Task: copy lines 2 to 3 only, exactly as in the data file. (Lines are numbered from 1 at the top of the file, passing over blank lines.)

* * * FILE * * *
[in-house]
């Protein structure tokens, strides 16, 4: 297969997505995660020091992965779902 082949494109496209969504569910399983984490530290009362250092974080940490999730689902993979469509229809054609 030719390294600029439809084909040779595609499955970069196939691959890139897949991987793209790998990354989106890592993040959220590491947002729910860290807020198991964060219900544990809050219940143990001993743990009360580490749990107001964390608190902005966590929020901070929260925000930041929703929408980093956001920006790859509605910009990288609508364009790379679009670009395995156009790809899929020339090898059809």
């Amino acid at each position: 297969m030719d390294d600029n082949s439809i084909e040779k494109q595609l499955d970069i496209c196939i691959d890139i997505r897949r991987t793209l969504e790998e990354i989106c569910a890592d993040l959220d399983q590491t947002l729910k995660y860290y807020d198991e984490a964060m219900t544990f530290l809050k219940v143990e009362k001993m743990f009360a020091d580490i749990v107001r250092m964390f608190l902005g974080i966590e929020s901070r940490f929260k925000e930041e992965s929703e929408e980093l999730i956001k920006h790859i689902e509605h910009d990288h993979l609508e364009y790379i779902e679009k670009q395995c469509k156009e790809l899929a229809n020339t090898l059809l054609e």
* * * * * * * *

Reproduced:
């Protein structure tokens, strides 16, 4: 297969997505995660020091992965779902 082949494109496209969504569910399983984490530290009362250092974080940490999730689902993979469509229809054609 030719390294600029439809084909040779595609499955970069196939691959890139897949991987793209790998990354989106890592993040959220590491947002729910860290807020198991964060219900544990809050219940143990001993743990009360580490749990107001964390608190902005966590929020901070929260925000930041929703929408980093956001920006790859509605910009990288609508364009790379679009670009395995156009790809899929020339090898059809």
């Amino acid at each position: 297969m030719d390294d600029n082949s439809i084909e040779k494109q595609l499955d970069i496209c196939i691959d890139i997505r897949r991987t793209l969504e790998e990354i989106c569910a890592d993040l959220d399983q590491t947002l729910k995660y860290y807020d198991e984490a964060m219900t544990f530290l809050k219940v143990e009362k001993m743990f009360a020091d580490i749990v107001r250092m964390f608190l902005g974080i966590e929020s901070r940490f929260k925000e930041e992965s929703e929408e980093l999730i956001k920006h790859i689902e509605h910009d990288h993979l609508e364009y790379i779902e679009k670009q395995c469509k156009e790809l899929a229809n020339t090898l059809l054609e």